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Business Model

Reviewed by Sweta | Updated on Jan 29, 2021



A business model refers to a company’s business plan for carrying out business to earn profits. It includes defining products and services of the business, identification of markets, planning marketing strategies, and making forecasts. New businesses develop business models to generate interest in their business and obtain investments. Existing businesses restructure their business models to expand and obtain investments.

Understanding Business Model

Business modelling involves business planning for the entire business. It consists of a high-level plan for carrying out the business operations of a company. A broad plan is broken into small plans for shorter periods which may be half-yearly or quarterly. The plan is also made segment-wise or market-wise.

A business model should include the costs associated with starting a business, i.e. the cost of production, marketing and external funds, such as term loans and debt funds. The company should carry out a market survey of the target market and map the requirements of the customers, their preferences, and their close competitors.

A business model should also have a target break-even point (BEP). The BEP refers to a point at which the revenues cross the costs of the company. It is the point at which the company makes a profit. Hence, the company should have a plan to reach a target BEP.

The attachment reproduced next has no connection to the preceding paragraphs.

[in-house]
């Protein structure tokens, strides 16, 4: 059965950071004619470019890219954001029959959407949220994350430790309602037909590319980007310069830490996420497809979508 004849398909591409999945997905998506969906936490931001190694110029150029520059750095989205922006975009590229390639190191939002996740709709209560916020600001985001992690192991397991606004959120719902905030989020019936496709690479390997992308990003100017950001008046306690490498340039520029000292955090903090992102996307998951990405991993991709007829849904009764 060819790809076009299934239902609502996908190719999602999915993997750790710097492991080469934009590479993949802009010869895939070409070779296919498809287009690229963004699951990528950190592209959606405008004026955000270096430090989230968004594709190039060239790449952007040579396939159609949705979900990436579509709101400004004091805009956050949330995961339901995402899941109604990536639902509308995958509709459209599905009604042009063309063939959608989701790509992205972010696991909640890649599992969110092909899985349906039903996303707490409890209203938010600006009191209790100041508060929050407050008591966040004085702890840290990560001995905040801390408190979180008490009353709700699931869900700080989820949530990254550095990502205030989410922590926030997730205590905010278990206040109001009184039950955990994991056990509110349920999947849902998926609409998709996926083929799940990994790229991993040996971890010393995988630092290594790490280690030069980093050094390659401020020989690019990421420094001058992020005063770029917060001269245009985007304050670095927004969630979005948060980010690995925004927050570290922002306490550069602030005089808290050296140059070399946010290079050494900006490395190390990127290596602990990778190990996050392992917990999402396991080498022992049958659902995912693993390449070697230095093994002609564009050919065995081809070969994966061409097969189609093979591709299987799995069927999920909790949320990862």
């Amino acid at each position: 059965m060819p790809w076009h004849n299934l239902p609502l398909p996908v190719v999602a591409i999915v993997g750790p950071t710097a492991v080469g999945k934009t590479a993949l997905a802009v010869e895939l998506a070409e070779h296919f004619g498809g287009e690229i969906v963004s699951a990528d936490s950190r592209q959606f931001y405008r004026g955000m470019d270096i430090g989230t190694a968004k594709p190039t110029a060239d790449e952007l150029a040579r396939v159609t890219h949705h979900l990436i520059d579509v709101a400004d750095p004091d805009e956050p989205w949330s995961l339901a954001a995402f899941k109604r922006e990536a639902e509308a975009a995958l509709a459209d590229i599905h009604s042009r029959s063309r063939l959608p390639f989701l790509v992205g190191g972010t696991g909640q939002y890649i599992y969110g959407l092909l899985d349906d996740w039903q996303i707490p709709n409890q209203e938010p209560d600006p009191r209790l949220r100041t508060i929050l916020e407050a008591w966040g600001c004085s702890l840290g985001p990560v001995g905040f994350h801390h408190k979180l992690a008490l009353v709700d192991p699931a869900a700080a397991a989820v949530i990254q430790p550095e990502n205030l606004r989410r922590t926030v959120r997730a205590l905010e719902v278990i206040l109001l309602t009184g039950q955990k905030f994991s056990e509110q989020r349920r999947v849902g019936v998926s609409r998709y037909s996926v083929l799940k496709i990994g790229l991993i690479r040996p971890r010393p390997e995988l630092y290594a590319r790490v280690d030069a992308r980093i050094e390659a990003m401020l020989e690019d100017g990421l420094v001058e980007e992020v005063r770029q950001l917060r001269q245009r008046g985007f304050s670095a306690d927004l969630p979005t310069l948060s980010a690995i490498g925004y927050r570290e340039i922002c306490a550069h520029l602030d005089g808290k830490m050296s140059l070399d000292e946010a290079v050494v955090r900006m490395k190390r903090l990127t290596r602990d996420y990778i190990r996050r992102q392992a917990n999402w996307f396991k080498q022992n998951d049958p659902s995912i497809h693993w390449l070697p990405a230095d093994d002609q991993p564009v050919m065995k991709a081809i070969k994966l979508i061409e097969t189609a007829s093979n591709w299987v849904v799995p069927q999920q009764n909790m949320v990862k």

The costs, including the fixed and variable costs, should be forecasted. The fixed costs include rent of the factory, plant, and equipment whereas, variable costs include raw materials, labour, and packaging, which varies with the volume of production.

The different types of business models include brick and mortar, e-commerce platforms, franchisee, and distributors. The traditional brick and mortar models come with extensive manpower, showroom costs, and marketing costs. The e-commerce platforms are relatively less expensive, leaving scope for higher profits.


The success of a company depends on its business model. An efficient business model enables an early recovery of costs, builds a brand through marketing and customer relationships, and leaves room for more profits. The company which plans well is better placed to grow among its competitors. Analysts in the financial market also study the different business models of companies in the same industry and report on their standards, efficiencies, and methods.

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